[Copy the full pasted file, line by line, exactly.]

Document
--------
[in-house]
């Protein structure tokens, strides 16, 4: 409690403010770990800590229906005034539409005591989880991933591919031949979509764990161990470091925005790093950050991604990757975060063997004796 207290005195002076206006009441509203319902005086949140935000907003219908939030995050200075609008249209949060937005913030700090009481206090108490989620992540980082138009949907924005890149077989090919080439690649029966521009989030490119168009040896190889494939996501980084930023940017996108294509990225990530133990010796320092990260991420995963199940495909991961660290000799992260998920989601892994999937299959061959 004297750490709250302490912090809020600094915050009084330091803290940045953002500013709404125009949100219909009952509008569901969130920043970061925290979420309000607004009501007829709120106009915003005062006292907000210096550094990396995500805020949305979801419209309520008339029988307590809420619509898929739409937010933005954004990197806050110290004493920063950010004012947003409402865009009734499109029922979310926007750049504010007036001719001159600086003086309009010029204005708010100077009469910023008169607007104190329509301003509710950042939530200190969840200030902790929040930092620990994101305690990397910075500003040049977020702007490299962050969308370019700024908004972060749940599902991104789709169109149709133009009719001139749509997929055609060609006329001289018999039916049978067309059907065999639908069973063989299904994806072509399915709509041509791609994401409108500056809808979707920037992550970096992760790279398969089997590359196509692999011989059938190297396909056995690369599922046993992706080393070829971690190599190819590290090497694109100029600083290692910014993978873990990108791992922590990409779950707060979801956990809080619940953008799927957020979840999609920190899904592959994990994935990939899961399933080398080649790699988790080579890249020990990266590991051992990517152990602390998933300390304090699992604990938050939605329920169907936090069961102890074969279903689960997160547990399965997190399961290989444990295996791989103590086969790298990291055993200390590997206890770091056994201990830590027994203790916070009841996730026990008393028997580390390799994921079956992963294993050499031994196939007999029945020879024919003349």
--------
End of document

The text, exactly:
[in-house]
């Protein structure tokens, strides 16, 4: 409690403010770990800590229906005034539409005591989880991933591919031949979509764990161990470091925005790093950050991604990757975060063997004796 207290005195002076206006009441509203319902005086949140935000907003219908939030995050200075609008249209949060937005913030700090009481206090108490989620992540980082138009949907924005890149077989090919080439690649029966521009989030490119168009040896190889494939996501980084930023940017996108294509990225990530133990010796320092990260991420995963199940495909991961660290000799992260998920989601892994999937299959061959 004297750490709250302490912090809020600094915050009084330091803290940045953002500013709404125009949100219909009952509008569901969130920043970061925290979420309000607004009501007829709120106009915003005062006292907000210096550094990396995500805020949305979801419209309520008339029988307590809420619509898929739409937010933005954004990197806050110290004493920063950010004012947003409402865009009734499109029922979310926007750049504010007036001719001159600086003086309009010029204005708010100077009469910023008169607007104190329509301003509710950042939530200190969840200030902790929040930092620990994101305690990397910075500003040049977020702007490299962050969308370019700024908004972060749940599902991104789709169109149709133009009719001139749509997929055609060609006329001289018999039916049978067309059907065999639908069973063989299904994806072509399915709509041509791609994401409108500056809808979707920037992550970096992760790279398969089997590359196509692999011989059938190297396909056995690369599922046993992706080393070829971690190599190819590290090497694109100029600083290692910014993978873990990108791992922590990409779950707060979801956990809080619940953008799927957020979840999609920190899904592959994990994935990939899961399933080398080649790699988790080579890249020990990266590991051992990517152990602390998933300390304090699992604990938050939605329920169907936090069961102890074969279903689960997160547990399965997190399961290989444990295996791989103590086969790298990291055993200390590997206890770091056994201990830590027994203790916070009841996730026990008393028997580390390799994921079956992963294993050499031994196939007999029945020879024919003349």